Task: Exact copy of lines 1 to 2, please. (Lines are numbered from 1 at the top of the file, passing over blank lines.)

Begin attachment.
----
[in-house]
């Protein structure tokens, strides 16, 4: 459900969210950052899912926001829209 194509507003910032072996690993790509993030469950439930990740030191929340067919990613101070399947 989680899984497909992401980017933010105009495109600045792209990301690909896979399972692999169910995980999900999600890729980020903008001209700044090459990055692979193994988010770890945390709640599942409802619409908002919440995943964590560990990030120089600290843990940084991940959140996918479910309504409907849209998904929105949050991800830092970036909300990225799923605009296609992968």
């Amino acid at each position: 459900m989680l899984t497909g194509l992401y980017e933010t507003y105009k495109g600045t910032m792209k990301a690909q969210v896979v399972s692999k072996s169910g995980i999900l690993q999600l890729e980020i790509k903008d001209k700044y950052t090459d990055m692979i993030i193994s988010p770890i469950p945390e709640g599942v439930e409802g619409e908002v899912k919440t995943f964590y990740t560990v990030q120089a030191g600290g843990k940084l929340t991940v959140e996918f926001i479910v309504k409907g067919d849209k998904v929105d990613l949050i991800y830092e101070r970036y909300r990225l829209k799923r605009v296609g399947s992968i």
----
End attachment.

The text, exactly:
[in-house]
């Protein structure tokens, strides 16, 4: 459900969210950052899912926001829209 194509507003910032072996690993790509993030469950439930990740030191929340067919990613101070399947 989680899984497909992401980017933010105009495109600045792209990301690909896979399972692999169910995980999900999600890729980020903008001209700044090459990055692979193994988010770890945390709640599942409802619409908002919440995943964590560990990030120089600290843990940084991940959140996918479910309504409907849209998904929105949050991800830092970036909300990225799923605009296609992968």